Just over half (51%) of patients who treated with the experimental agent, called elafibranor, achieved a biochemical response compared with only 4% of those patients randomly assigned to placebo.
Positive results of a phase 3 trial of elafibranor as a treatment of primary biliary cholangitis (PBC) were reported in the New England Journal of Medicine and at an American Association for the Study of Liver Disease meeting earlier this month. Elafibranor is a dual peroxisome activated receptor (PPAR) alpha/delta (α,δ) agonist. Through α,δ activation, elafibranor reduces the toxicity associated with cholestasis, the subsequent development of fibrosis and the inflammation that are hallmarks of PBC.
PBC is a rare autoimmune liver disease that affects the small bile ducts within the liver leading to cholestasis and liver fibrosis. The incidence is to be between in 2 to 24 cases per million population. The disease primarily affects women and causes debilitating symptoms of fatigue and severe itching (pruritus). A build-up of bile and toxins (cholestasis) and chronic inflammation causes irreversible fibrosis (scarring) of the liver and destruction of the bile ducts.
It is a life-long condition that can worsen over time and if not effectively treated, leads to a liver transplant and in some cases, premature death. While the exact cause of primary biliary cholangitis is unknown, it is believed to be a combination of genetic and environmental factors.
The standard of care for PBC focuses on slowing disease progression and treating disease-related complications such as pruritus, fatigue, portal hypertension, osteoporosis and fat-soluble vitamin deficiency. FDA-approved ursodiol (ursodeoxycholic acid, UDCA) is the first-line treatment for patients in all stages of the disease as it has been shown to delay the progression of hepatic fibrosis. Additional drugs such as Ocaliva (obethicholic acid) may be part of a patient’s therapy when there is an incomplete response to UDCA.
The limited therapeutic options, a notable lack of therapeutic response with existing agents and safety concerns about both UDCA and Ocaliva means there’s a market for other treatments, despite PBC being a rare disease
Building off a phase 2 trial demonstrating that elafibranor yielded clinically significant reductions of biomarkers of disease activity in patients with PBC, GENFIT, a French biotech company, and Ipsen Biopharmaceuticals, headquartered in Basking Ridge, New Jersey, continued their investigation with a phase 3 trial called ELATIVE.The trial, which GENFIT and Ipsen funded, was a multicenter, randomized, double-blind, placebo-controlled trial in 161 patients that investigated the effectiveness and safety of elafibranor as a treatment for primary biliary cholangitis. The participants, who had an inadequate response or intolerance to UDCA, were randomly assigned to receive either 80 mg of Elafibranor or a placebo once daily for 52 weeks.
The primary measure of efficacy was a biochemical response, defined as a reduction of 15% or greater from baseline in alkaline phosphatase (ALP) level (a marker of liver function) to less than 1.67 times the upper limit of the normal range, along with normal total bilirubin levels, at week 52.
The results showed that 51% of patients who received elafibranor achieved a biochemical response, compared to only 4% of patients who received the placebo. The difference in response rates between the two groups was 47 percentage points.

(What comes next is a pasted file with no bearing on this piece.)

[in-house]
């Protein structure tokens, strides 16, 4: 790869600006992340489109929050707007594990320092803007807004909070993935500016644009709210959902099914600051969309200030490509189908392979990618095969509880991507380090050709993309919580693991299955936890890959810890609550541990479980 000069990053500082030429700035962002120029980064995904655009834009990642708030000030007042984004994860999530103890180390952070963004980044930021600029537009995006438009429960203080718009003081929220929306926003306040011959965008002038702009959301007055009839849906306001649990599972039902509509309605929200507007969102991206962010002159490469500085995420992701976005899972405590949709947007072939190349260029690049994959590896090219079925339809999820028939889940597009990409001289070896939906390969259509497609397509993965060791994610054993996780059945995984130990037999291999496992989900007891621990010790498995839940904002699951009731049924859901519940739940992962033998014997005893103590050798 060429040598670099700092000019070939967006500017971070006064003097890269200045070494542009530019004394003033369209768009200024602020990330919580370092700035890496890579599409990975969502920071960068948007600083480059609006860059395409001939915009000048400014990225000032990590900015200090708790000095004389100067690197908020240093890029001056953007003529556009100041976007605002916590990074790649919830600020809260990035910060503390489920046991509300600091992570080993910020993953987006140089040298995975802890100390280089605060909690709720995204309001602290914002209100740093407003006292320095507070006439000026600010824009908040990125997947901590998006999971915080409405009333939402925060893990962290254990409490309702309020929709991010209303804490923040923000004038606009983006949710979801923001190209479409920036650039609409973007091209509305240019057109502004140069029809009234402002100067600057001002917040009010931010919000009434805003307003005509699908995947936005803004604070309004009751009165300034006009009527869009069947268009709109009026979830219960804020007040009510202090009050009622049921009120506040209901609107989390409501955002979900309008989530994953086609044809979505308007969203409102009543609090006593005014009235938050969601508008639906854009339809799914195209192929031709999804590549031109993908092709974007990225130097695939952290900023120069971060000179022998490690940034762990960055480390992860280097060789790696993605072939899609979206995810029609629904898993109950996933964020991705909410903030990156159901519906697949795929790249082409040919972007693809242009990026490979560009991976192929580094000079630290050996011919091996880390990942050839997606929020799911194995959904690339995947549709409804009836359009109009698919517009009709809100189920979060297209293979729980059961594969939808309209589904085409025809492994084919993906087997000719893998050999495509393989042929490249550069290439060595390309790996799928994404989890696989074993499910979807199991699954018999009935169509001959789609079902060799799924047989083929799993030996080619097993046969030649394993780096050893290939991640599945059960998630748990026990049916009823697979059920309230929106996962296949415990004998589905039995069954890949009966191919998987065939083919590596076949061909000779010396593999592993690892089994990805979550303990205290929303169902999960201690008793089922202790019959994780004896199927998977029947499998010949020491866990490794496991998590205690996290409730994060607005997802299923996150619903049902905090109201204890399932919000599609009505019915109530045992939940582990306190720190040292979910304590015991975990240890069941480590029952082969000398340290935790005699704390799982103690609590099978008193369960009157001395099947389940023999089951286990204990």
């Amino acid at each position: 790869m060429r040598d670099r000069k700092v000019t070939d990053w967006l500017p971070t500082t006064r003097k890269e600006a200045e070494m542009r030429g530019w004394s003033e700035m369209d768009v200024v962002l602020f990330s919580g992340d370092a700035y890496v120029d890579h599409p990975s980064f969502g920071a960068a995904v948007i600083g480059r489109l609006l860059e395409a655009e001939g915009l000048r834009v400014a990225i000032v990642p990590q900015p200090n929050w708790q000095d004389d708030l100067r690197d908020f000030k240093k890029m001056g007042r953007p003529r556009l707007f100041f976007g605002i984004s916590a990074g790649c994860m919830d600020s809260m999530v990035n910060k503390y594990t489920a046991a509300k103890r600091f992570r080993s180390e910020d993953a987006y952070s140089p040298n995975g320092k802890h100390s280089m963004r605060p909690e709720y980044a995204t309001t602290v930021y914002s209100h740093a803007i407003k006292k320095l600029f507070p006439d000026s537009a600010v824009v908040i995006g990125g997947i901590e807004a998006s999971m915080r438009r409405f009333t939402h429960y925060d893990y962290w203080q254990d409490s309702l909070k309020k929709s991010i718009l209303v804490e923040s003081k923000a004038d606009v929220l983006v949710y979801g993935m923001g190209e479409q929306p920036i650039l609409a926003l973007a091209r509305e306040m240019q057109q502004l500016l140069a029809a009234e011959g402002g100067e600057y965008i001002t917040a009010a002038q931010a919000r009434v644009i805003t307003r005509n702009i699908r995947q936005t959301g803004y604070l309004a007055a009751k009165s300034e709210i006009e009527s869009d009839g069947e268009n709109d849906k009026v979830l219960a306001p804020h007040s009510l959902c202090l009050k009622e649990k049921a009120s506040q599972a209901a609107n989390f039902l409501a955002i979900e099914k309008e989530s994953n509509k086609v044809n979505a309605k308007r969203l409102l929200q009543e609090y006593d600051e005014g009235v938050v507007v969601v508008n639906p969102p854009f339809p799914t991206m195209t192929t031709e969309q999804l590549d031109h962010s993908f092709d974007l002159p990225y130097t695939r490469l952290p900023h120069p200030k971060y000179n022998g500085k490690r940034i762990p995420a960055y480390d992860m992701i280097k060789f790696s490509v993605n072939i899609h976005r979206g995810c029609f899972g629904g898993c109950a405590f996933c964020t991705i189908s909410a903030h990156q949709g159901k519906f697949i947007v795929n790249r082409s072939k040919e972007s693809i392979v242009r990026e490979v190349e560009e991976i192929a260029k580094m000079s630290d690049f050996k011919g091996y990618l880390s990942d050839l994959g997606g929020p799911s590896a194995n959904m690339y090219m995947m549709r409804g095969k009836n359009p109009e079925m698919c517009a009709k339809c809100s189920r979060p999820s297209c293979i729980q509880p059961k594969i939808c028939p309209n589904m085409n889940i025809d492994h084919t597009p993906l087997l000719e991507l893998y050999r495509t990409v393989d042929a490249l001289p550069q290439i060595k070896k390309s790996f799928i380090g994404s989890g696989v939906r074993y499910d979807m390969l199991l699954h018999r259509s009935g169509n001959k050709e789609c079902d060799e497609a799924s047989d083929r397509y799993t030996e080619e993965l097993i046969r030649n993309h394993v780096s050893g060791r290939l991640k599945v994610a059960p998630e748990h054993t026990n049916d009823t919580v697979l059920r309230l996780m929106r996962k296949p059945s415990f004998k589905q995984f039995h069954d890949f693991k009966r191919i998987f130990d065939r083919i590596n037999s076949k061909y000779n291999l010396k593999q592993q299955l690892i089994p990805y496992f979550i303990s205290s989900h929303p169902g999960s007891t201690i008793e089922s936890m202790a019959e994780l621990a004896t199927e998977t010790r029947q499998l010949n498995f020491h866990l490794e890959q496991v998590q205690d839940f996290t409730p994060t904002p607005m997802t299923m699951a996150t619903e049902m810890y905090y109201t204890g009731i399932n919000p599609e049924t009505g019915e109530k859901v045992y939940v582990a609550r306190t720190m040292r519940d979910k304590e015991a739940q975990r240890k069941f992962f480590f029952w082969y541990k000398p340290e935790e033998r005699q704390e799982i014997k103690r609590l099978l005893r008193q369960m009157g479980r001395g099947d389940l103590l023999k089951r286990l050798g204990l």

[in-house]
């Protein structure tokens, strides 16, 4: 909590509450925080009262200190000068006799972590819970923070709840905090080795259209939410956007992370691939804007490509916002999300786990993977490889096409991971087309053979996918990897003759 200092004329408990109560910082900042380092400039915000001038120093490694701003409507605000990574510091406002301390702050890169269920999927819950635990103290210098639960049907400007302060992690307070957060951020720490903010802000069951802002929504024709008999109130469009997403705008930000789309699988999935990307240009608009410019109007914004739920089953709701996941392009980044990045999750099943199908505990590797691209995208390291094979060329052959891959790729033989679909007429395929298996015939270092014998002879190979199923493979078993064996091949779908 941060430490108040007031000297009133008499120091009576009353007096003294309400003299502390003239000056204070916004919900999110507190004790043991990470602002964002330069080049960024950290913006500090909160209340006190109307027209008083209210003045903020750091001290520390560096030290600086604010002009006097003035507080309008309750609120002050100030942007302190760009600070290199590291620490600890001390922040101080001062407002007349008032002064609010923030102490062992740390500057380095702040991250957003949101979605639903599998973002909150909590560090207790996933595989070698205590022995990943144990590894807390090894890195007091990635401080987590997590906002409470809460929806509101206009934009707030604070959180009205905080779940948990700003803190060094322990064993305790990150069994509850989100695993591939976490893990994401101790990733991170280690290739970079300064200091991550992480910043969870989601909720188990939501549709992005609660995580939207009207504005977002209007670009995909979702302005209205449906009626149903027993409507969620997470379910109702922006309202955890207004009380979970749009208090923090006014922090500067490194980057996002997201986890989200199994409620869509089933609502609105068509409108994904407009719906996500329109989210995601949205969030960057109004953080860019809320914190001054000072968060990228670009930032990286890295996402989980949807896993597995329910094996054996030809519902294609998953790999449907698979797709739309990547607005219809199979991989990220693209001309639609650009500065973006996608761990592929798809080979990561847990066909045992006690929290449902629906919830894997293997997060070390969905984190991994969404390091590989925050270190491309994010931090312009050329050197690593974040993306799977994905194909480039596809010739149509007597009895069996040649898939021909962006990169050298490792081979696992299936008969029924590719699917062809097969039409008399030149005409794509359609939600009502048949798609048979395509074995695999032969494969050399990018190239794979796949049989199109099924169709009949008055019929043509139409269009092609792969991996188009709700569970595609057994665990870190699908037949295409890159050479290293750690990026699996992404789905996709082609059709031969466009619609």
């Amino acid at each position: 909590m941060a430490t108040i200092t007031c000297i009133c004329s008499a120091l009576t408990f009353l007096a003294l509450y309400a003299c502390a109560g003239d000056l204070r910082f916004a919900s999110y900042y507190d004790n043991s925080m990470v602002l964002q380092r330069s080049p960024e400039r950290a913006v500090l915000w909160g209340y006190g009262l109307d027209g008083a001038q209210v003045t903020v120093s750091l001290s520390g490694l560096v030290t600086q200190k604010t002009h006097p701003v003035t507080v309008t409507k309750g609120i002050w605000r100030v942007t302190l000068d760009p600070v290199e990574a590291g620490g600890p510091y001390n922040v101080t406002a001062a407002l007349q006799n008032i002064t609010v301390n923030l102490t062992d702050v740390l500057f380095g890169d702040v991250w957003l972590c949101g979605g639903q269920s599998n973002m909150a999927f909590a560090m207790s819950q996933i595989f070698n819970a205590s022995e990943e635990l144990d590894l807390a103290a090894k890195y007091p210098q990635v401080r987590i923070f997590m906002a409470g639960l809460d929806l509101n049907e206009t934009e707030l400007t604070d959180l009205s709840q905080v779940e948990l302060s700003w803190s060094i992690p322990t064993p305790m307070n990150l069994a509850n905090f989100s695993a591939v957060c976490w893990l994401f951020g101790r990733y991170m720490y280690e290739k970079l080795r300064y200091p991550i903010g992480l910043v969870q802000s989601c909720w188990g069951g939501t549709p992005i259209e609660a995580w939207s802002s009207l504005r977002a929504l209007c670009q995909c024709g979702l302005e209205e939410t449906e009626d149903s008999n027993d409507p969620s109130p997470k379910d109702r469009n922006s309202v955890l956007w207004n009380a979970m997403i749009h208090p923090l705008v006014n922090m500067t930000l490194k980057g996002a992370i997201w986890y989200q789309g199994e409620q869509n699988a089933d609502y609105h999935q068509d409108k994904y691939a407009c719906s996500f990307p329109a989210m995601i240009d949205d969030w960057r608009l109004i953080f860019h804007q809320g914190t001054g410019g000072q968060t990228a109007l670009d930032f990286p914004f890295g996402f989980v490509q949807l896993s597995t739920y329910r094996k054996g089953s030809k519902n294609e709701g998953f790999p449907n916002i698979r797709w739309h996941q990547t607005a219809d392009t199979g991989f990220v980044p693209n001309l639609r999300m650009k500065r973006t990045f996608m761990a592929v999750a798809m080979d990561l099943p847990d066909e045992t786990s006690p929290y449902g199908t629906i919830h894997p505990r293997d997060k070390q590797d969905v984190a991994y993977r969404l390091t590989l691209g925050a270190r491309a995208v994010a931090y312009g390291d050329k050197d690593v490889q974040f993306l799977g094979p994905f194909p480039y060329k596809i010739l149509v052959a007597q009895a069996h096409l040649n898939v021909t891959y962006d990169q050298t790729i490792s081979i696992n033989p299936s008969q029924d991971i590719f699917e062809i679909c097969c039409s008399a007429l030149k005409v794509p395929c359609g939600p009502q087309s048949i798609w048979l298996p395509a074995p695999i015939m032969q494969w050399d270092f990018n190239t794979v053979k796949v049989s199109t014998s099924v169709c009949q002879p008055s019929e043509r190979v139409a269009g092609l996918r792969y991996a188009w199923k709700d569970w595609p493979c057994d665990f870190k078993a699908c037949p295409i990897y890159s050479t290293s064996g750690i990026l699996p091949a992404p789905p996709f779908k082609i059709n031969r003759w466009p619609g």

ALP and bilirubin are important predictors of PBC disease progression as elevated levels are associated with a higher risk of adverse outcomes. An observed decrease in levels of both can indicate reduced cholestatic injury and improved liver function.
The results showed that 15% of patients receiving elafibranor achieved normalization of ALP at week 52, a key secondary endpoint of the trial, while no patients in the placebo group achieved normalization. Elafibranor also demonstrated rapid and sustained reductions in baseline ALP levels by week 4 compared to placebo. By week 52, 41% of elafibranor treated patients experienced a decrease in ALP.
Another secondary endpoint assessed pruritus (itch) intensity from baseline through week 52 and through week 24. Pruritus is a chief complaint in patients with PBC. This symptom is generally treated with cholestyramine, rifampin, and opioid antagonists; selective serotonin reuptake inhibitors been used in refractory cases. The results of the study showed no significant difference between the elafibranor and placebo groups in patients with moderate-to-severe pruritus based on responses to the Worst Itch NRS Score. The authors added that elafibranor showed a possibility of improved relief from pruritus (severe itch) compared to placebo based on two other self-reported itch metrics, the PBC-40 Quality of Life questionnaire and the 5-D Itch total score.
Elafibranor was well-tolerated with a safety profile consistent with previous trials. Greater than 10% of patients experienced adverse events such as abdominal pain, diarrhea, nausea, and vomiting in the Elafibranor group than in the placebo group.
As the authors point out, the results of ELATIVE trial suggest that elafibranor could offer an effective new second-line treatment, creating an opportunity for managing PBC disease progression and improving clinical outcomes. The authors emphasized the potential of elafibranor as a paradigm-changing treatment for PBC.
Christopher Bowlus, M.D., an author of the study and professor of gastroenterology and hepatology, University of California, Davis, stated in a press release that “when managing PBC our first goal is to effectively control the disease progression, which can lead to liver failure. The results from ELATIVE provide compelling evidence that elafibranor has the potential to achieve this goal, with evidence of a highly significant treatment benefit that is associated with improved clinical outcomes.”